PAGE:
Race day arrived, I once again had an early breakfast and got dropped to the event without any issues. It was a point to point race this time on the north Cornish coast path starting at Newquay’s Fistral Beach and ending near Hayle. I’d be attempting to run almost twice as far as I’d ever ran before, and I had no idea if I could do it, but I had no intention of quitting. My plan was simple – keep the pace slow at the start, eat regularly and take on plenty of electrolytes… and don’t stop until I reach the end!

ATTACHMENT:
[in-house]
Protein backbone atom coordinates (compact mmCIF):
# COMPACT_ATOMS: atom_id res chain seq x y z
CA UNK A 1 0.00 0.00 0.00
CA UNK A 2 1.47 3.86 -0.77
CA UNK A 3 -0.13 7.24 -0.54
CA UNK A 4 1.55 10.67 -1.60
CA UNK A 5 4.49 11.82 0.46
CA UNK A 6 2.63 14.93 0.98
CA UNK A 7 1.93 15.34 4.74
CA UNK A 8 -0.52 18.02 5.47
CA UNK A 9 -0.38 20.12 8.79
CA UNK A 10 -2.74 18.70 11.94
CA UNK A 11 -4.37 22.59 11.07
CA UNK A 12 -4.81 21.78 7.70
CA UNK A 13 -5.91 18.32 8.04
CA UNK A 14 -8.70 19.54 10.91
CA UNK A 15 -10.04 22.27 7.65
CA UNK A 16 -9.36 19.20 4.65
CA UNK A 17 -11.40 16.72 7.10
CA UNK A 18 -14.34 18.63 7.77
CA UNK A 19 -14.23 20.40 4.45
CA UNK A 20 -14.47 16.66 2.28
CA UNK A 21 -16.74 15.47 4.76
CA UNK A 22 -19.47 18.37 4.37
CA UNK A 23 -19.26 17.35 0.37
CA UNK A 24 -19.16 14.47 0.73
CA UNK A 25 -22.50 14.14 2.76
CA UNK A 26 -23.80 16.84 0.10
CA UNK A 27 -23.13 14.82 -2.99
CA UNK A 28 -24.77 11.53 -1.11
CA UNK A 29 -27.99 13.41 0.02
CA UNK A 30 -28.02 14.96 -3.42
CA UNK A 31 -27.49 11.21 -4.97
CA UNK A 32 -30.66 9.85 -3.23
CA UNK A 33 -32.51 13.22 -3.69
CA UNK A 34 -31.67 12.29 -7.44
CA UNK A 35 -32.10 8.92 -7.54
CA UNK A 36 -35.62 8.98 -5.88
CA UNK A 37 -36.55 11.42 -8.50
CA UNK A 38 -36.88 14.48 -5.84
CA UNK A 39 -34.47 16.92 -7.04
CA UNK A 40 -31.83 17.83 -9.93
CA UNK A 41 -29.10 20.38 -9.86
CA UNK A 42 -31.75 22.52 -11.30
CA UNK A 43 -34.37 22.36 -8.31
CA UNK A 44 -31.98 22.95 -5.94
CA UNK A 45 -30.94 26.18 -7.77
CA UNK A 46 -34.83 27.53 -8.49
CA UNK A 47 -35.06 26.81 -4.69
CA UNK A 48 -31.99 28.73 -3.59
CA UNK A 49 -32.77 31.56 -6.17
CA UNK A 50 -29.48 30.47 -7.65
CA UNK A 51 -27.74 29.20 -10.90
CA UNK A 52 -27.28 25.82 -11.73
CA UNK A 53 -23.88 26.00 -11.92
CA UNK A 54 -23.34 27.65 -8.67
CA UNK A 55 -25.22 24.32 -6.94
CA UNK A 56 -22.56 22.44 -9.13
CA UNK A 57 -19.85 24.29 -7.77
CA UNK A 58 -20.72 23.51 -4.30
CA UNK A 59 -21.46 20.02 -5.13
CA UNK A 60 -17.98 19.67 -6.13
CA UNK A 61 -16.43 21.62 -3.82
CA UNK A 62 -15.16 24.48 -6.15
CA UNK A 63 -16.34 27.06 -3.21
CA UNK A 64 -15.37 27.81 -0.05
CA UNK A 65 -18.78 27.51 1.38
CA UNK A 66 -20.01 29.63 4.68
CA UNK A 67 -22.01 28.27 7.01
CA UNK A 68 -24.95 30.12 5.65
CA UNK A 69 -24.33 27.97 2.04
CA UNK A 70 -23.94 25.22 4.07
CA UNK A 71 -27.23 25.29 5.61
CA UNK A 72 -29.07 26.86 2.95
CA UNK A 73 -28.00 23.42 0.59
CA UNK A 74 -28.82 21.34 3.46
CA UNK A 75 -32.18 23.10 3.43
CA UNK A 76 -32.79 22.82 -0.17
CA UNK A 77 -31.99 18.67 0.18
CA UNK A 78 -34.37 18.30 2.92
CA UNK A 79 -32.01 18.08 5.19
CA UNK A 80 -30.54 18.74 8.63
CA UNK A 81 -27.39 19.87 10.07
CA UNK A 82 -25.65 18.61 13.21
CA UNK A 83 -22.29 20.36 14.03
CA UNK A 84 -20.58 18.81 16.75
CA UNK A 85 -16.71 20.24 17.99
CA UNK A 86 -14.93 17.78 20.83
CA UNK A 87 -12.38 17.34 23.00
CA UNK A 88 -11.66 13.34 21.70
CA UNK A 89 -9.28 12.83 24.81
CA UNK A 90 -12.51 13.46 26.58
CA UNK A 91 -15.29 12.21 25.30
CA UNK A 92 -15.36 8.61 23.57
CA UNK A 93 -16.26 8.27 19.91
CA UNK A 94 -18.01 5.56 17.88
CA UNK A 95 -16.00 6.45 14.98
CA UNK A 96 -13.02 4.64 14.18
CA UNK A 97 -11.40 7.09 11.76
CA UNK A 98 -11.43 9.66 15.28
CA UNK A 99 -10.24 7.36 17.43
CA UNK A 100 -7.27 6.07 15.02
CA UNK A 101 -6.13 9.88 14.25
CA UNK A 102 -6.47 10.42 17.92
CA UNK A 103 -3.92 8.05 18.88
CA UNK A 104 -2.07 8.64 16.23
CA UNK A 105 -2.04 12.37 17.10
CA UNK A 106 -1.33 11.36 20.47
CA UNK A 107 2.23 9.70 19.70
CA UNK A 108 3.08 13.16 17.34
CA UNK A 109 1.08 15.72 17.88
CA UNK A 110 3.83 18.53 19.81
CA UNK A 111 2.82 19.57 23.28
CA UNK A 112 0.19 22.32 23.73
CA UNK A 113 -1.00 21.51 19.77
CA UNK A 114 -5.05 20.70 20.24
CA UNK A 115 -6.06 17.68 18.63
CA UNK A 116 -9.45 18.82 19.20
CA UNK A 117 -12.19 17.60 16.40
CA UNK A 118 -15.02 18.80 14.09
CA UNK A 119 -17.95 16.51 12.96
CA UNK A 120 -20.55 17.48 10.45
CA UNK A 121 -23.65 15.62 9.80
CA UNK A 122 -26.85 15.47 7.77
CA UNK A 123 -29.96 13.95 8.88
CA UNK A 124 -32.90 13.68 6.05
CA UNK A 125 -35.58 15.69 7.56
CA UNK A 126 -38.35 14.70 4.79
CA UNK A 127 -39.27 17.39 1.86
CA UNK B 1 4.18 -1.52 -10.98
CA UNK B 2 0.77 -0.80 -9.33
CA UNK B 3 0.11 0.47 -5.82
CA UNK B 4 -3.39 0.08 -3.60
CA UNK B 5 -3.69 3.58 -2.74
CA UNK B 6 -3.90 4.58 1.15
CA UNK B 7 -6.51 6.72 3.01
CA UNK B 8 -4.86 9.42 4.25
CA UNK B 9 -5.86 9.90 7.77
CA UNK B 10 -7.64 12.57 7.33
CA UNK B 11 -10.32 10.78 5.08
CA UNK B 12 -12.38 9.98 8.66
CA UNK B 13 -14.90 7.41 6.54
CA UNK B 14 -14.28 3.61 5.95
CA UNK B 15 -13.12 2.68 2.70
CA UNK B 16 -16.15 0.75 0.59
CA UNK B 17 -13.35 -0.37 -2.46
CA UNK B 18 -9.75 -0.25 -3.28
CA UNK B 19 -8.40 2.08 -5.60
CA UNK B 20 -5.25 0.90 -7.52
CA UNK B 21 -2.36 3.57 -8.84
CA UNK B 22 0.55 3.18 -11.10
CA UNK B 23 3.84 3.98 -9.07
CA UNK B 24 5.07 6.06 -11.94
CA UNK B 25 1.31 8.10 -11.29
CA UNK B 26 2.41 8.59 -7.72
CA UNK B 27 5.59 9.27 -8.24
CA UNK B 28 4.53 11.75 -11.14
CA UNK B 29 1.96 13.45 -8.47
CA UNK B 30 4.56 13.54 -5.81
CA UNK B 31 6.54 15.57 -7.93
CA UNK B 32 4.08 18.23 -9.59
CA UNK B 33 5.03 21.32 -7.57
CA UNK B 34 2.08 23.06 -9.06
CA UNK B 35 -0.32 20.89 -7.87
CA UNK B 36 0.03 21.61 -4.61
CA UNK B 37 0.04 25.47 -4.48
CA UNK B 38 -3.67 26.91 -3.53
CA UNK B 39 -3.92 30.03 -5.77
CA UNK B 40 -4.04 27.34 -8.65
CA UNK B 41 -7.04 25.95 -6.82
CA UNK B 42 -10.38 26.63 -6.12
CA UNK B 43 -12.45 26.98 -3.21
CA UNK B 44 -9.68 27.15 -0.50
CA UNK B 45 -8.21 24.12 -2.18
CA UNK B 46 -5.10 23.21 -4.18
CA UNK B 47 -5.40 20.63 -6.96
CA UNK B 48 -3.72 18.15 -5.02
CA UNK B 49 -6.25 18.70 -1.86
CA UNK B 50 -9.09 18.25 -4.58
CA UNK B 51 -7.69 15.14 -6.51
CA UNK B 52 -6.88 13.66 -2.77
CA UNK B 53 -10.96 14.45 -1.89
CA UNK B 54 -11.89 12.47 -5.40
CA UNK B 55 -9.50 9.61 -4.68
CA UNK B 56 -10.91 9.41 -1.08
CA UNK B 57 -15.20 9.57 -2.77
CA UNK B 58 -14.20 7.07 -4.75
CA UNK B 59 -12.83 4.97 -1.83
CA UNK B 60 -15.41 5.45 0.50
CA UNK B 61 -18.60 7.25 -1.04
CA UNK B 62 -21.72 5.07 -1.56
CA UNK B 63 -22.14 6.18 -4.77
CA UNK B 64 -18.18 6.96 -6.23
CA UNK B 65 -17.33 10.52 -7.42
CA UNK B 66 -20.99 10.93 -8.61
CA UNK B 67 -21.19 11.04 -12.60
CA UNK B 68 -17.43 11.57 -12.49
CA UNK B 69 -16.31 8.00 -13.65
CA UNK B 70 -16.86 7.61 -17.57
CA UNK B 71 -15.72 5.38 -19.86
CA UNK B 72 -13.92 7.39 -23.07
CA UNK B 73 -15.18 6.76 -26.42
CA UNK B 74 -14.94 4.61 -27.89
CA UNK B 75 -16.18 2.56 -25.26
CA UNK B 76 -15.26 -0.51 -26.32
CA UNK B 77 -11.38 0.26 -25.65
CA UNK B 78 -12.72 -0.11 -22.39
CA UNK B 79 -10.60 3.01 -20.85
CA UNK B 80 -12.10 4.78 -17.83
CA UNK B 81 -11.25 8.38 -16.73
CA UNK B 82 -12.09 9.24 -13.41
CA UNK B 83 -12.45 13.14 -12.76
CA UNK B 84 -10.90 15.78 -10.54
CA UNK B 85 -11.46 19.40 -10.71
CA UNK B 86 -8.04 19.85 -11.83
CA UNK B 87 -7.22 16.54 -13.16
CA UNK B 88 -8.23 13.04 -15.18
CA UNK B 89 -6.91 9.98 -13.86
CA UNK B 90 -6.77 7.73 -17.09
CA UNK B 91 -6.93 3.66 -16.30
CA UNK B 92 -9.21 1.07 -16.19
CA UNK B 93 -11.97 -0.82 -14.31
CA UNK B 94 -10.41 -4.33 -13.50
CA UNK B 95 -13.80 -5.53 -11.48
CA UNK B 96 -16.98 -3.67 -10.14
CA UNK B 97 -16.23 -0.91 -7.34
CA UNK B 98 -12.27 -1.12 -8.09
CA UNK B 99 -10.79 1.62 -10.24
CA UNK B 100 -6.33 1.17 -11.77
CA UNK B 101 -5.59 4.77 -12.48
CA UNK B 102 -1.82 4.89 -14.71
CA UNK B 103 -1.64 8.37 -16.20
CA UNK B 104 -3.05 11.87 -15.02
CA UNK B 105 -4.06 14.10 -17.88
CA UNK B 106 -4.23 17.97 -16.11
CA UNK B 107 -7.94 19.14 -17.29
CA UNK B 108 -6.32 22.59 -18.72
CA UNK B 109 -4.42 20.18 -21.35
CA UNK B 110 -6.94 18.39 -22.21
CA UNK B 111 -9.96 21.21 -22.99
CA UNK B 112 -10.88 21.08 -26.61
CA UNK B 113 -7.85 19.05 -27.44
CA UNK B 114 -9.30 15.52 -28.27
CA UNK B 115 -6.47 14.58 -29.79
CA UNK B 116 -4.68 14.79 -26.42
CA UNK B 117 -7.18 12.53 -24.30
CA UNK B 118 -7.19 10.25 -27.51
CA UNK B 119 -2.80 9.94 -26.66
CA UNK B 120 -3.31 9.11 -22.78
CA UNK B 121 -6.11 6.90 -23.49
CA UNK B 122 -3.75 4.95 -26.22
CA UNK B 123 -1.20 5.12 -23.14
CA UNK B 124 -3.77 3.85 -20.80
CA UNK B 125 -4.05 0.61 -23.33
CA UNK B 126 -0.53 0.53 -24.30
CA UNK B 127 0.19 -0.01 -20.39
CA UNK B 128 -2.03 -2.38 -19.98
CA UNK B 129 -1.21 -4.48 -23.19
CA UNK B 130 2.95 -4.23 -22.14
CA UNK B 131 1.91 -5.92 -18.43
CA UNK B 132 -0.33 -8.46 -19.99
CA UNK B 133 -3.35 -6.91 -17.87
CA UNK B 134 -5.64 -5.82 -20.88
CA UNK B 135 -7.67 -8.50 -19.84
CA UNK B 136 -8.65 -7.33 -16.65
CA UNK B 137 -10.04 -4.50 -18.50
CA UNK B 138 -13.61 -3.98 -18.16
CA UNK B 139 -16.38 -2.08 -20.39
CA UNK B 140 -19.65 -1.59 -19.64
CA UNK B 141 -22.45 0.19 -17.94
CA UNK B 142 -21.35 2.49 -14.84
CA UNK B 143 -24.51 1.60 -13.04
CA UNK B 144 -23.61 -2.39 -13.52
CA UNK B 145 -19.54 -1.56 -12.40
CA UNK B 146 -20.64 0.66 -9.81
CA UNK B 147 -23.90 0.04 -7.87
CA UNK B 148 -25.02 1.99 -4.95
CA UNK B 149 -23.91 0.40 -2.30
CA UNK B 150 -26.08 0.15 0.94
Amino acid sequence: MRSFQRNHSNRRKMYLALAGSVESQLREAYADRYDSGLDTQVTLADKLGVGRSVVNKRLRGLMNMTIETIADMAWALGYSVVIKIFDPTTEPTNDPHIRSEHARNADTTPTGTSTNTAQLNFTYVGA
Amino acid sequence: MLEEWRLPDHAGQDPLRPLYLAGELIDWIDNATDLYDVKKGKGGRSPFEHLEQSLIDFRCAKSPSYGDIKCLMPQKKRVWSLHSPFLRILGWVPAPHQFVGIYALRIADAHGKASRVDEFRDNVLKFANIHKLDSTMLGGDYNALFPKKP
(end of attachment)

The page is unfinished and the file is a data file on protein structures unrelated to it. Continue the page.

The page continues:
I “dibbed in” to activate my timing chip and I was off. Slowly and steady does it. I wasn’t wearing a watch so I simply ran at a pace that felt easy, and it was lovely. The weather was cool and damp but nothing bad, the sea spray over the north cliffs reminded me of boing a child going fishing at Mevagissey and playing in the rockpools at Trevelace and Trevanuance. Those early miles seemed to pass by with ease but I was geld to reach the first checkpoint at Perranporth. I had just about finished my drink which is exactly what I had planned so I felt like I was on target, and now I could stock up and push on. That’s when the marshall told me I was in 9th place – oh crap, I had started out too fast! I did not want a repeat of the RAT so I edged the pace back even further. By the next checkpoint at Chapelporth I was in 12th, still further ahead than I had planned (I had planned to be somewhere near the back) but I had now ran about the distance of the RAT and while I felt tired, I felt like I would make it to the end.